The Power took some time to get its plot rolling, and there were definitely characters that I wished had been given more focus and others that I found a little bland. However, this is one of those novels that I can already tell is going to stay with me. I would be very interested in finding other people who have read this book so that I could explore and discuss the ideas depicted here.

My rating: 4/5

You can find The Power here on Amazon or here on Book Depository.

Happy reading everyone!

 

Book Review: The Golem and the Jinni by Helene Wecker (2013)

 

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Review #71

In the winter of 1899 two strange creatures find themselves on the streets of New York City. Chava is a golem fashioned out of clay, alone and without direction following the death of her master. Ahmad is a jinni who finds himself free from his lamp after more than one thousand years of confinement. These two beings attempt to assimilate into the teeming streets of New York, and end up forging an unlikely friendship.

This novel was very different from what I expected. Judging from the title alone, I had thought it would be a story about a creature from Jewish mythology falling in love with one from Muslim legend. And in a way it is, except that the humans who take in the jinn and help him to find his way are Maronite Christians who have fled to America to seek out better fortunes. Also, rather than a love story The Golem and the Jinni is a surprisingly sweet story of two unique individuals who find in each other a kindred spirit.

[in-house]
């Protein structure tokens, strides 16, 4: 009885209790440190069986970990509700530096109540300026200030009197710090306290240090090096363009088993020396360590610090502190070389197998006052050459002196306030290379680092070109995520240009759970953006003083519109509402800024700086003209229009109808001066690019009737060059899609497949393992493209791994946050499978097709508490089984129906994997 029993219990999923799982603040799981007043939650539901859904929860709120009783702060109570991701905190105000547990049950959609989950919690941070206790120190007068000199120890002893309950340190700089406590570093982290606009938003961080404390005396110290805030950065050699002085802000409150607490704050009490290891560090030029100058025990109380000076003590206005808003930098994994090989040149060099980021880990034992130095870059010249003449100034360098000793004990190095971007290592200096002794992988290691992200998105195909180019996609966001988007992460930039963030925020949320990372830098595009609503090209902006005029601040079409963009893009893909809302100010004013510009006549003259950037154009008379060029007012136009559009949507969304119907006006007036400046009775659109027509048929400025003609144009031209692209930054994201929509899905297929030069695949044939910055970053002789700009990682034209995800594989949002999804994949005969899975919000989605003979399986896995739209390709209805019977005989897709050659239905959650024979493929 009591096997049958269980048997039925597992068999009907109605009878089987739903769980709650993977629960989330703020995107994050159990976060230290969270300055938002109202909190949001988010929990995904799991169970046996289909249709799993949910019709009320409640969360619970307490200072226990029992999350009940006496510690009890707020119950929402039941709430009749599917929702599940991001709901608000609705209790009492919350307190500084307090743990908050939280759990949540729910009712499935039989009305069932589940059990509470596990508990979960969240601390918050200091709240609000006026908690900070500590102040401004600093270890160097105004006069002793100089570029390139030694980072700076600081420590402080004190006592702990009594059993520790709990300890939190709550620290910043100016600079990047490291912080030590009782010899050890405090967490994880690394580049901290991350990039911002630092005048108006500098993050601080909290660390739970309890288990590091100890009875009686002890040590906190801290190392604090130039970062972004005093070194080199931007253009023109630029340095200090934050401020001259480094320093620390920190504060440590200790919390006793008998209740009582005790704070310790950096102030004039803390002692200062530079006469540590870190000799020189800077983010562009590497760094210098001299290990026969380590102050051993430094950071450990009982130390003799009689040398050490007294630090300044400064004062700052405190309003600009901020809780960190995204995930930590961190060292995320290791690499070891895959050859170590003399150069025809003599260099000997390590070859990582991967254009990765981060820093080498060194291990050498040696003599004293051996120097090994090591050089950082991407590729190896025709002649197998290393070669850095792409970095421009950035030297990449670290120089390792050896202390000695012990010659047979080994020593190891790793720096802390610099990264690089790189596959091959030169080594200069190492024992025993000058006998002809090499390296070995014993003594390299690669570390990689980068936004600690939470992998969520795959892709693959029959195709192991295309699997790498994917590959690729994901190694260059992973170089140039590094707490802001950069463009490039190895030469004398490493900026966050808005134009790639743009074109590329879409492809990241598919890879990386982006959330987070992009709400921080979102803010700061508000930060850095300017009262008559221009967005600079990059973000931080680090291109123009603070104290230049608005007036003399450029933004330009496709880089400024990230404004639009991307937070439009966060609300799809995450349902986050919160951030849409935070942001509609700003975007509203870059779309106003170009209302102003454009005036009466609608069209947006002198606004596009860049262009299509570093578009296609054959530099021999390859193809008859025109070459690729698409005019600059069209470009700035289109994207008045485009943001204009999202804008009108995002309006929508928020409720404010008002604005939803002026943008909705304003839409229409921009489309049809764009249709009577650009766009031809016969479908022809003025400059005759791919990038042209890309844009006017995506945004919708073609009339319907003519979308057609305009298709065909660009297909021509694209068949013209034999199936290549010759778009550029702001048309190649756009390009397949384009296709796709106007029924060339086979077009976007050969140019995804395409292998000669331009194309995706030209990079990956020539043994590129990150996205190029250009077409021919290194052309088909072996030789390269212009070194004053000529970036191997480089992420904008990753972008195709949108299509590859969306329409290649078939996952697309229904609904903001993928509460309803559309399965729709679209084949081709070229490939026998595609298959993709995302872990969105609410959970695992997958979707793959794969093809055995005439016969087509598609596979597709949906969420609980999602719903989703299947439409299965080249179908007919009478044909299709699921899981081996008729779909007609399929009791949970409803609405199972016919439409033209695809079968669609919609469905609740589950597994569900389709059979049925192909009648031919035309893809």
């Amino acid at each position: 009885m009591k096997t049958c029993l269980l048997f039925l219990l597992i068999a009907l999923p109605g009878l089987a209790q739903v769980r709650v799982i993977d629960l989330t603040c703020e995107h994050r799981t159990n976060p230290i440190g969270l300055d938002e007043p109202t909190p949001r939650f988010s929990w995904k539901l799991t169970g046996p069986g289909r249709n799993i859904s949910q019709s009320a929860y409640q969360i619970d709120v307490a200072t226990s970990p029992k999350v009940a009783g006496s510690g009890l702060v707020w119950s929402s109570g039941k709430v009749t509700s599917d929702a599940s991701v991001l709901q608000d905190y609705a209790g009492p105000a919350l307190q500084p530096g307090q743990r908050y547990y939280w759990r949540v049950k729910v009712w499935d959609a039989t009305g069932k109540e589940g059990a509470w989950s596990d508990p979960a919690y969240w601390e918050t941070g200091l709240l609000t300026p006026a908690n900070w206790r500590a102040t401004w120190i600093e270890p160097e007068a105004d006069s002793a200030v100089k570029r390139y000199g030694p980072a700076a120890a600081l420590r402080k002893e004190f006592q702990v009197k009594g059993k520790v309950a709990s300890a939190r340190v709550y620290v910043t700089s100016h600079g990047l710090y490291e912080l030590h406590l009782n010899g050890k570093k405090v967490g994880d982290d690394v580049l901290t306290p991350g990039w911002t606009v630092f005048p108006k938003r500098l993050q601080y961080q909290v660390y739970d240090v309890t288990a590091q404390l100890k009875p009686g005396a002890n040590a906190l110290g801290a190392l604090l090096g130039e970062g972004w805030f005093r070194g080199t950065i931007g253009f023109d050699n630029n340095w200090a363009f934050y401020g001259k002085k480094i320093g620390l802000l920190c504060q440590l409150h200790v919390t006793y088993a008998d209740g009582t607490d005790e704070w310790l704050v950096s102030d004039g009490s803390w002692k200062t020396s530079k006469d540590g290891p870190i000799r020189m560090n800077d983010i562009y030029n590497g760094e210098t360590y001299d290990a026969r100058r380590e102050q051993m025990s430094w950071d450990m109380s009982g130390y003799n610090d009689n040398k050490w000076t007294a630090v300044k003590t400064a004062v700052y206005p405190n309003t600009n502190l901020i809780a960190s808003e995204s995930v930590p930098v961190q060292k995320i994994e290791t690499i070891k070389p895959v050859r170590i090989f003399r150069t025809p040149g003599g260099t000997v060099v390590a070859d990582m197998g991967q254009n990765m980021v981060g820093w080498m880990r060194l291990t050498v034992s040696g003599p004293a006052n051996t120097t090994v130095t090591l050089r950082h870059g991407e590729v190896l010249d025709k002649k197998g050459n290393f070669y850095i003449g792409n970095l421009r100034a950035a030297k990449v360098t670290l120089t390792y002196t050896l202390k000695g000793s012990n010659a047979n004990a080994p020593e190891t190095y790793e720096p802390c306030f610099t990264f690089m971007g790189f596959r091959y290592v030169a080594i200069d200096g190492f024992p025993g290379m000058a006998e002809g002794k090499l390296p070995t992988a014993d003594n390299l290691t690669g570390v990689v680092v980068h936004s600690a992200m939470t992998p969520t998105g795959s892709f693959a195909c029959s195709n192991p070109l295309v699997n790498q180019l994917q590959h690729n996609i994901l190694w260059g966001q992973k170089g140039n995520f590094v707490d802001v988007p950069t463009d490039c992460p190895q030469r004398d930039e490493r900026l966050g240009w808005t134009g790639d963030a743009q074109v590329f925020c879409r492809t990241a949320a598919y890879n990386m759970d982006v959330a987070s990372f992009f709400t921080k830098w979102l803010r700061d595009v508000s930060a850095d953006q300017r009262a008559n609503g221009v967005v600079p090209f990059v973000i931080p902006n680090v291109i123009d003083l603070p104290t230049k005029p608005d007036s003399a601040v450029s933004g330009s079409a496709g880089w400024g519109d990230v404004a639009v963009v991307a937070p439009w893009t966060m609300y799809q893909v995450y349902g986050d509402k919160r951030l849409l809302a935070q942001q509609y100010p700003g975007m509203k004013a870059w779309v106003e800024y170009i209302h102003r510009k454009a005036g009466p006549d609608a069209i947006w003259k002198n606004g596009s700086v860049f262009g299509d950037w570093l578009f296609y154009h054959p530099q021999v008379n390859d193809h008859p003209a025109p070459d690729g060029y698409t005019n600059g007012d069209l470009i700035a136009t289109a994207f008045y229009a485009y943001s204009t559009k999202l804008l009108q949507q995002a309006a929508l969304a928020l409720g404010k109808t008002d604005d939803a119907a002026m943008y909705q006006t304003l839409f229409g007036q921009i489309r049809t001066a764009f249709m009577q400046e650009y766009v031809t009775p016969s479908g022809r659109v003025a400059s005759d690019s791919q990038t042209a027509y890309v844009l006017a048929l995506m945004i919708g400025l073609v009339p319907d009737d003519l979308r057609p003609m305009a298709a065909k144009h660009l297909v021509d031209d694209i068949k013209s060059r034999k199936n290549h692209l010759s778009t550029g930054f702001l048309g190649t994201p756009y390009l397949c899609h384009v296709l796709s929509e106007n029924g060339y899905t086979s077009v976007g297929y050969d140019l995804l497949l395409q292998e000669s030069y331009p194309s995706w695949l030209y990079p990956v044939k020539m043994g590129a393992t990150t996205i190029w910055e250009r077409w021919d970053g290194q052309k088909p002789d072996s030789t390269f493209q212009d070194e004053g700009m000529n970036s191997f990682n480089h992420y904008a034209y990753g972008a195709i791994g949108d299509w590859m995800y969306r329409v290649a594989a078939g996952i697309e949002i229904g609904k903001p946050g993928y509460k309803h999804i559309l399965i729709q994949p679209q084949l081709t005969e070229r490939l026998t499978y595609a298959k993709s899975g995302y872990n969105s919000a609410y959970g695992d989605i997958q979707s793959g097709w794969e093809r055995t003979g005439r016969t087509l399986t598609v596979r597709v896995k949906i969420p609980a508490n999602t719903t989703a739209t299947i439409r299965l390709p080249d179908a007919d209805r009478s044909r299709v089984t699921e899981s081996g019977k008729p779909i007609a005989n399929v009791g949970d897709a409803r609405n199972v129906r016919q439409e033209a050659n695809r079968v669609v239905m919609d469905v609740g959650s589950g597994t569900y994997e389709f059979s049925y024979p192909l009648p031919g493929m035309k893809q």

The friendship that emerges between the Golem and the Jinni is one of opposites. She is a creature formed of clay that was brought to life by a heretical rabbi. He is an ancient spirit of fire that spent his former days riding the winds of the Syrian desert. She is only weeks old at the time of their first encounter, uncertainly navigating the busy streets of New York and living in terror of discovery. He is a thousands of years old, possessing the confidence and arrogance that accompanies a creature of great power. Yet they find themselves united by their otherness and their loneliness.

The story is centered around Chava and Ahmad, but they are surrounded by a wonderfully diverse cast of human characters. Author Helen Wecker captures the immigrant experience through the eyes of the bakers, smiths, and salesmen who populated the various ethnic neighborhoods of New York at the time. The people who came to the United States during this time period were either running from something or running to something, and the spirit and determination of their combined experience shines through this novel.

The Golem and the Jinni is a big overlong and could have used a little trimming around the edges, but ultimately I enjoyed it. I definitely felt transported back to Wecker’s chaotic and diverse depiction of 19th century New York. It’s really interesting to think of Central Park being used as a grazing pasture for sheep.

My rating: 4/5

You can find this novel here on Amazon or here on Book Depository.